Explorer Matthew Henson was the first man to reach the North Pole — and even if later experts think he and Robert Peary’s 1908 expedition didn’t actually make it to the geographic North Pole, Henson was still a world-class adventurer. A master at navigation who learned how to drive sled dogs and speak several local languages, Henson never enjoyed the same fame that Peary did in his lifetime, in no small part because he was a Black man in early 20th-century America. And yet Henson, who started his adventures when he ran away from home at age 12 to become a cabin boy, lived a life comparable to any of the great pulp explorers and heroes of old. That’s why author Gary Phillips, in the new book Matthew Henson and the Ice Temple of Harlem, turned Henson into a fictionalized version of the pulp adventurer he so embodied in real life.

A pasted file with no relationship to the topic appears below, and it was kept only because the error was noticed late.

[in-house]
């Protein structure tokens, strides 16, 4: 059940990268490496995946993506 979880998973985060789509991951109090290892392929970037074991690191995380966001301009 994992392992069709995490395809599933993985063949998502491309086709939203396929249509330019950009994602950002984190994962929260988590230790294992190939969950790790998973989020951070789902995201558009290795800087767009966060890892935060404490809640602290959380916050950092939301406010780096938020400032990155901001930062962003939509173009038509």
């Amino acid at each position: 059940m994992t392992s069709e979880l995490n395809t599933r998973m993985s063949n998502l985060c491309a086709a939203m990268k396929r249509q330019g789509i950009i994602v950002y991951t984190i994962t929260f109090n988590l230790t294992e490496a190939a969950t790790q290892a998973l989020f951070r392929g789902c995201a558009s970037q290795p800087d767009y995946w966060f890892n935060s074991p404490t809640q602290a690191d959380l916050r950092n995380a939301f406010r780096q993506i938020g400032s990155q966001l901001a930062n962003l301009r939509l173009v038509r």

Phillips, an award-winning genre writer best known for his crime novels, including the great Ivan Monk mystery series, got inspired while thinking about real-life figures like Wild Bill Hickok and Annie Oakley who became fictionalized. "I thought, 'Why don’t I do that with Matthew Henson?'" he tells SYFY WIRE. "What if I recast him as a kind of Indiana Jones/Doc Savage character, but set him against the Harlem Renaissance?"
The resulting book, Matthew Henson and the Ice Temple of Harlem, is an old-fashioned pulp novel that reimagines Henson the explorer as an adventurer living in Harlem in 1928. However, the story is a bit more grounded than most pulp tales, as Henson, as a character, is enmeshed in the reality of what was happening in Harlem at the time — and what it was like to be a Black man living in New York City during the Roaring Twenties.